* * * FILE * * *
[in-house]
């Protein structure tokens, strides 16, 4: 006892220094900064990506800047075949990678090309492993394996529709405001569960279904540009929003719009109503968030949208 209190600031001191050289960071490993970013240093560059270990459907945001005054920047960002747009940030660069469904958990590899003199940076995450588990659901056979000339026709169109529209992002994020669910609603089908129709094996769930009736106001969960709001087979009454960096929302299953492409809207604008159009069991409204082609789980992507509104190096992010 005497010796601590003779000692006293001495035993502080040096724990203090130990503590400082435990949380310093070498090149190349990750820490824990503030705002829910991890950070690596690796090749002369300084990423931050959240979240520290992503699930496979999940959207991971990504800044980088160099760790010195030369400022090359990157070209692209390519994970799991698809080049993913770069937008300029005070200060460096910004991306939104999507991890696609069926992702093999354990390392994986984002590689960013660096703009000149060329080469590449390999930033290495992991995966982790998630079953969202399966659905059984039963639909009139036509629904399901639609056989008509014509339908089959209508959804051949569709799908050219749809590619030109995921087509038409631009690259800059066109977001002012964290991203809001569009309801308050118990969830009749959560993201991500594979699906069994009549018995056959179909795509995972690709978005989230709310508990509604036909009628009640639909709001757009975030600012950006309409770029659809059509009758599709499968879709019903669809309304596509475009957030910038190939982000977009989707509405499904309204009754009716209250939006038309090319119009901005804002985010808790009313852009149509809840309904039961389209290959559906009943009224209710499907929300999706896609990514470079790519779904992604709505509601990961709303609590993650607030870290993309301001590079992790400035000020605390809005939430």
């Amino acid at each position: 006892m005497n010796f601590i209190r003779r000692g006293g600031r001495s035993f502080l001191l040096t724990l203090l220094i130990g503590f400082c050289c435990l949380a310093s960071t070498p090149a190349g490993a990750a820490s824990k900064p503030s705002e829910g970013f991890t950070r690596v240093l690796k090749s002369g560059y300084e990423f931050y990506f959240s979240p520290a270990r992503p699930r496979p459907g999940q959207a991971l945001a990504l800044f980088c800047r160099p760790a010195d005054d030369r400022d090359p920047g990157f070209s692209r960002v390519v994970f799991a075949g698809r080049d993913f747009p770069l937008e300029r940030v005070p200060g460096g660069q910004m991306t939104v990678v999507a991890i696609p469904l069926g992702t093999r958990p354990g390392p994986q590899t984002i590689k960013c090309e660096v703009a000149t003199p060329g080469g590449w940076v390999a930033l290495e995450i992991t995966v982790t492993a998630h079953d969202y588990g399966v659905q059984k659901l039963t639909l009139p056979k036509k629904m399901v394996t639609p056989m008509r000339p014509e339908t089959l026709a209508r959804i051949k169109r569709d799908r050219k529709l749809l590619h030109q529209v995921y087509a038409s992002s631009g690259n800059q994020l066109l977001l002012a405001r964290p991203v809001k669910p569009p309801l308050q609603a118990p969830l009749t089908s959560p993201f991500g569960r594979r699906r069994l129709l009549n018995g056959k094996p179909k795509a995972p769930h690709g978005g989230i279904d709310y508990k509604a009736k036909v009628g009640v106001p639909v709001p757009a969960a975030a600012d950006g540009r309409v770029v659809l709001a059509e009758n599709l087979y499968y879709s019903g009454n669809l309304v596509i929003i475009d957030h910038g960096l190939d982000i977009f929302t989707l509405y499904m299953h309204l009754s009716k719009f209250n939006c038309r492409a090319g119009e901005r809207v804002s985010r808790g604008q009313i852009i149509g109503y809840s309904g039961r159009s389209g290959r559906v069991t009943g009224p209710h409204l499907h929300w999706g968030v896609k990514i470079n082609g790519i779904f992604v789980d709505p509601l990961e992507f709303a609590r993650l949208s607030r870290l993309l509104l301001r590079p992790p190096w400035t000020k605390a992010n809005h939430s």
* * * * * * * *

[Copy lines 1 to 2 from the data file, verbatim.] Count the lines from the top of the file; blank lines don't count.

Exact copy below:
[in-house]
């Protein structure tokens, strides 16, 4: 006892220094900064990506800047075949990678090309492993394996529709405001569960279904540009929003719009109503968030949208 209190600031001191050289960071490993970013240093560059270990459907945001005054920047960002747009940030660069469904958990590899003199940076995450588990659901056979000339026709169109529209992002994020669910609603089908129709094996769930009736106001969960709001087979009454960096929302299953492409809207604008159009069991409204082609789980992507509104190096992010 005497010796601590003779000692006293001495035993502080040096724990203090130990503590400082435990949380310093070498090149190349990750820490824990503030705002829910991890950070690596690796090749002369300084990423931050959240979240520290992503699930496979999940959207991971990504800044980088160099760790010195030369400022090359990157070209692209390519994970799991698809080049993913770069937008300029005070200060460096910004991306939104999507991890696609069926992702093999354990390392994986984002590689960013660096703009000149060329080469590449390999930033290495992991995966982790998630079953969202399966659905059984039963639909009139036509629904399901639609056989008509014509339908089959209508959804051949569709799908050219749809590619030109995921087509038409631009690259800059066109977001002012964290991203809001569009309801308050118990969830009749959560993201991500594979699906069994009549018995056959179909795509995972690709978005989230709310508990509604036909009628009640639909709001757009975030600012950006309409770029659809059509009758599709499968879709019903669809309304596509475009957030910038190939982000977009989707509405499904309204009754009716209250939006038309090319119009901005804002985010808790009313852009149509809840309904039961389209290959559906009943009224209710499907929300999706896609990514470079790519779904992604709505509601990961709303609590993650607030870290993309301001590079992790400035000020605390809005939430």